Smuggling & Smugglers in Sussex - online book

An Account of a notorious Smuggling gang in the early 18th Century

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says one of the witnesses, " Mr. Carter would have received some hurt, for many of the exporters were desperate fellows, not caring what mischief they did.*
The new law was not, at first, much more efficient. Mr. Henry Baker, the supervisor of these counties, writing on his tour from Hastings, on September 18, 1698, refers the customs department to some observations he had made in relation to the "owling" and smuggling trades ; and in his letter of April 25, 1699, he states that in a few weeks there would be shorn in liomney Marsh (besides the adjacent parts in the level) about 160,000 sheep, whose fleeces would amount to about three thousand packs of wool, " the greatest part whereof will be immediately sent off hot into Franceó it being so designed, and provisions, in a great measure, already made for that purpose."J All that the new law seems to have done at first was to send the wool grown by the Sussex and Kent men some fifteen miles up the country, to be thence recarried to the sea and shipped.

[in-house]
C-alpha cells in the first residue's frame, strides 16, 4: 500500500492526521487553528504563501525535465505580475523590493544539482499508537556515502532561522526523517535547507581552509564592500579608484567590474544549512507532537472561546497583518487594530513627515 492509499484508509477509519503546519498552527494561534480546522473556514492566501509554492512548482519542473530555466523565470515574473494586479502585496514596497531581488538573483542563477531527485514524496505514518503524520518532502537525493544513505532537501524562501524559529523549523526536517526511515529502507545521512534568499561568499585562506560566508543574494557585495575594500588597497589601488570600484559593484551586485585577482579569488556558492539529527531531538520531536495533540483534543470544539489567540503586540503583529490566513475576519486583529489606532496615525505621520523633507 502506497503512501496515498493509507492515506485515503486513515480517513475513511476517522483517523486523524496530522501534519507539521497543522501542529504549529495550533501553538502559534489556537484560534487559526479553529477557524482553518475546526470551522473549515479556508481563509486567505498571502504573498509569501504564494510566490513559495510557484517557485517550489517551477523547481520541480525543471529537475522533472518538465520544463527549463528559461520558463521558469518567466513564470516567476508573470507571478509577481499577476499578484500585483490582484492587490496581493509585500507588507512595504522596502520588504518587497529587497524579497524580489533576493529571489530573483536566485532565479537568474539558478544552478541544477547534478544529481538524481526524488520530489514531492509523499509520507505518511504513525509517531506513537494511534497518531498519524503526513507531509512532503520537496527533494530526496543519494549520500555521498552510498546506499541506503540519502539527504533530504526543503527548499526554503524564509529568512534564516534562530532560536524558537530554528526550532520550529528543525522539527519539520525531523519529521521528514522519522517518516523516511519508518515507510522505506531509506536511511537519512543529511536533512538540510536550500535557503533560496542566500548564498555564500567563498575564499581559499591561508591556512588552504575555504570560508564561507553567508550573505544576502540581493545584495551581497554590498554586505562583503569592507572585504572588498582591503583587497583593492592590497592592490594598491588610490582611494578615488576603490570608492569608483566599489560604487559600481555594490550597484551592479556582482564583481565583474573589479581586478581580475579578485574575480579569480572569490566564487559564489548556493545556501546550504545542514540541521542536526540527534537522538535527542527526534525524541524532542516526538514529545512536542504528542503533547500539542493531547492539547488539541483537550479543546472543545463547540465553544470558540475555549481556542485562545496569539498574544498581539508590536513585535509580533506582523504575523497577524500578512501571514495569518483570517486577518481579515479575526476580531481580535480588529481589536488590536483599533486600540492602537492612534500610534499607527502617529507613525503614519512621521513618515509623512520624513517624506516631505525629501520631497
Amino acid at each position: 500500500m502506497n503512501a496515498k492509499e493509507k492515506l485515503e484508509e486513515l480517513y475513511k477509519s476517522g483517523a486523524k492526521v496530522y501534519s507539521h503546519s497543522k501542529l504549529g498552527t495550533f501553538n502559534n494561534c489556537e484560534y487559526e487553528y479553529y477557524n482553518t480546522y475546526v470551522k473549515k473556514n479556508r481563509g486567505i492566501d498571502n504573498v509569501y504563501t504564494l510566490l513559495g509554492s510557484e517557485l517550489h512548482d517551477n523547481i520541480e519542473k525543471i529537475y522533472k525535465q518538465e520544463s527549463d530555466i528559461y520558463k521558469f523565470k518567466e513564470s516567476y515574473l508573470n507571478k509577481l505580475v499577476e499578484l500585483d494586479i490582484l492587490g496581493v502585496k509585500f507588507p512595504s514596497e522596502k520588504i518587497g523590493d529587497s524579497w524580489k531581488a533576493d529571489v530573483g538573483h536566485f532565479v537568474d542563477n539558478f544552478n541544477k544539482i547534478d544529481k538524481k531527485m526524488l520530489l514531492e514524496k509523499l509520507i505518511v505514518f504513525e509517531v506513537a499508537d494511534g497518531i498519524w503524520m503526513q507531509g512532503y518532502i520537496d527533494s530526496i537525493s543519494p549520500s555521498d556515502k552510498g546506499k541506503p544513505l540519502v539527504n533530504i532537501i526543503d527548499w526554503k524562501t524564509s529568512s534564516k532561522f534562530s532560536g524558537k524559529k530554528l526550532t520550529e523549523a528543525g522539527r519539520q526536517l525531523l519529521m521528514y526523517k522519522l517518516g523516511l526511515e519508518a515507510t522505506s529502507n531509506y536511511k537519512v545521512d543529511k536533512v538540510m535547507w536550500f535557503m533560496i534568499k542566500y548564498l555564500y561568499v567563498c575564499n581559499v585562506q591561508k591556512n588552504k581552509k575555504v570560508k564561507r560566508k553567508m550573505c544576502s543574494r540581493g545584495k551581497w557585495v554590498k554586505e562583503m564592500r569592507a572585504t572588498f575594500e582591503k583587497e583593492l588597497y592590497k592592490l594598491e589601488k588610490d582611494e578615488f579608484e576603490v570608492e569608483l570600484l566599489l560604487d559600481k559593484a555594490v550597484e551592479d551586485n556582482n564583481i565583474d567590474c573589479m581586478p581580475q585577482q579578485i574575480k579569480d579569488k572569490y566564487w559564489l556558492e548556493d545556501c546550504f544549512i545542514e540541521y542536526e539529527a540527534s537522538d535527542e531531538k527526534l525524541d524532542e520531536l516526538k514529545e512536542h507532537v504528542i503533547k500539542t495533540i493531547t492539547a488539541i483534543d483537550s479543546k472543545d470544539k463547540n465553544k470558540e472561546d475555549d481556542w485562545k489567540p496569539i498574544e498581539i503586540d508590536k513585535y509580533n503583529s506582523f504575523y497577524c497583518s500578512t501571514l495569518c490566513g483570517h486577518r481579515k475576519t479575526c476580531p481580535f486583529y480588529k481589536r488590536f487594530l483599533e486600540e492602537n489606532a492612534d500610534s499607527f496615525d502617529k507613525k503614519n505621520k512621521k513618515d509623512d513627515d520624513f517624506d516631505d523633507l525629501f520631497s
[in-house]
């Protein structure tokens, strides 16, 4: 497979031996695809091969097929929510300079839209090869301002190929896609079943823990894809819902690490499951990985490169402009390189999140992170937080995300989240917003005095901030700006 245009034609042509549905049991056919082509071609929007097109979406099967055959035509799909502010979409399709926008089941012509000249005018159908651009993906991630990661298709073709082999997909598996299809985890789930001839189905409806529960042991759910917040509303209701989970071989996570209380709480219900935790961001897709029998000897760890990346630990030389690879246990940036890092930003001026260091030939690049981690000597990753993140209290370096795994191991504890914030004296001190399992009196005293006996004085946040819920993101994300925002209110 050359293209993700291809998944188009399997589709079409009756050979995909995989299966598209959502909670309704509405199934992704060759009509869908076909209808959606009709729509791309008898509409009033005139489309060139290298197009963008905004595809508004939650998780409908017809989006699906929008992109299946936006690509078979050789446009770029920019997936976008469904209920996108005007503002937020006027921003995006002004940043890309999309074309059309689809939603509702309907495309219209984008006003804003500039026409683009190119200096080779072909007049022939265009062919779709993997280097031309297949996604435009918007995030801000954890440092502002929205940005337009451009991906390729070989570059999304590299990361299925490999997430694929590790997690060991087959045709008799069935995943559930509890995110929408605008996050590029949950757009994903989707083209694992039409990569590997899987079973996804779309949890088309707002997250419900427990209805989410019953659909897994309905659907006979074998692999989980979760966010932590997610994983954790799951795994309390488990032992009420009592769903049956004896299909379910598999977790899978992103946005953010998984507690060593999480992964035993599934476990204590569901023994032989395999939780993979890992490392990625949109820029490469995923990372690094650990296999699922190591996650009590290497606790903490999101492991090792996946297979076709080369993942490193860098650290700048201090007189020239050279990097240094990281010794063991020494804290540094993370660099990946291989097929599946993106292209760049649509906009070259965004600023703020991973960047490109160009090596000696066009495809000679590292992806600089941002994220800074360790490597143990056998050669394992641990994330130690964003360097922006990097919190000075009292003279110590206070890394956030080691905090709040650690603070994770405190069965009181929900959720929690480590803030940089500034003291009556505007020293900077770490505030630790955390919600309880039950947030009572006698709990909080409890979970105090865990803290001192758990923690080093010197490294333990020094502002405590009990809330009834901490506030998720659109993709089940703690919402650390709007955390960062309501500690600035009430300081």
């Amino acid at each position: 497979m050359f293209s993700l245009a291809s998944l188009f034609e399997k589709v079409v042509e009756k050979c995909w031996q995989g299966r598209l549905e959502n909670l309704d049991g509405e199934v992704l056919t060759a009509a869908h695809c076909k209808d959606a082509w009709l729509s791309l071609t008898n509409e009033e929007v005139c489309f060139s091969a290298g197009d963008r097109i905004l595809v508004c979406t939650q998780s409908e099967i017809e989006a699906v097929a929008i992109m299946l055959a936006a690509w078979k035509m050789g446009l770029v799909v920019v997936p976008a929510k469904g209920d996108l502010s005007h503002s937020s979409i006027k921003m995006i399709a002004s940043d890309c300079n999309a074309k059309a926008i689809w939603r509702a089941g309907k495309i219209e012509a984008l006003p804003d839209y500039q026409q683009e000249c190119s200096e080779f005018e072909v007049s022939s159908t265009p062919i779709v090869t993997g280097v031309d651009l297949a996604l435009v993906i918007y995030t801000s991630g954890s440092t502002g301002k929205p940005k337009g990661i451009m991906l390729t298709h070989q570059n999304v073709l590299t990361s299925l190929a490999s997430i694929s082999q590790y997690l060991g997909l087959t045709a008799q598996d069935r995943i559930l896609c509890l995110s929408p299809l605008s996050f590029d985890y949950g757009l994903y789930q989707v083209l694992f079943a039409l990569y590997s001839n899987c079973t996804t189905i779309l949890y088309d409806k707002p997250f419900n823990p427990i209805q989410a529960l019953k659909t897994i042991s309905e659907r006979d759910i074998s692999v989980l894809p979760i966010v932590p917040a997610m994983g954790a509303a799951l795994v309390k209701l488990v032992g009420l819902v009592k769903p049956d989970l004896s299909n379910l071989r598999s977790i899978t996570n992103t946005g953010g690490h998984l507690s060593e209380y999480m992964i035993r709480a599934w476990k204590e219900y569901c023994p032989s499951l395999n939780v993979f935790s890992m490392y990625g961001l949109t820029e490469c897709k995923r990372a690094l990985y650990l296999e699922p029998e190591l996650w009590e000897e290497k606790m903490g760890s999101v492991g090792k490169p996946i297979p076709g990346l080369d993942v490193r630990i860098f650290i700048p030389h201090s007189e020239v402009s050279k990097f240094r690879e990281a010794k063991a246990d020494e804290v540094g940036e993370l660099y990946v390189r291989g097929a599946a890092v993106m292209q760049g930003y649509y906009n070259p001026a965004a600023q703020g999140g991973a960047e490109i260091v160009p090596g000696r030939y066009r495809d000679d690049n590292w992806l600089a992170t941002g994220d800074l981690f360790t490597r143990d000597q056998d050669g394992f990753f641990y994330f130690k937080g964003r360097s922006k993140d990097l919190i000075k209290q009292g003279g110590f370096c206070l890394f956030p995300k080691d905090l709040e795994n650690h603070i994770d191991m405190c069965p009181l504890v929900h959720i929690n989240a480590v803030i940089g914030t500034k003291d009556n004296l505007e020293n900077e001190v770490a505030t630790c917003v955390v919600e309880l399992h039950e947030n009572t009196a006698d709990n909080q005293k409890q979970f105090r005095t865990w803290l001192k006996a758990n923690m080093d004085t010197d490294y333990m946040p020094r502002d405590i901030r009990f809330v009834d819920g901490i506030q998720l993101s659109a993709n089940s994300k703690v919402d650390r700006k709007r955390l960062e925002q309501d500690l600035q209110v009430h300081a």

Under the new act, seventeen surveyors were appointed for nineteen counties; and 299 riding officers, whose salaries and expenses came to £20,000 a year. They seized only 457 packs of wool, got only 162 packs condemned, and had 504 packs rescued. In Kent, sixty-five packs were seized and eight only condemned; in Sussex, twenty-six were seized, and twelve condemned.§
The illicit exportation of wool was never stopped;
* "An abstract of the proceedings of W. Carter : being a plea to some objections urged against him," 1694. t Wool smugglers were called " owiers." X Treasury Papers : Customs. Kolls House. § Smith's " Memoirs of Wool," ii., p. 166.
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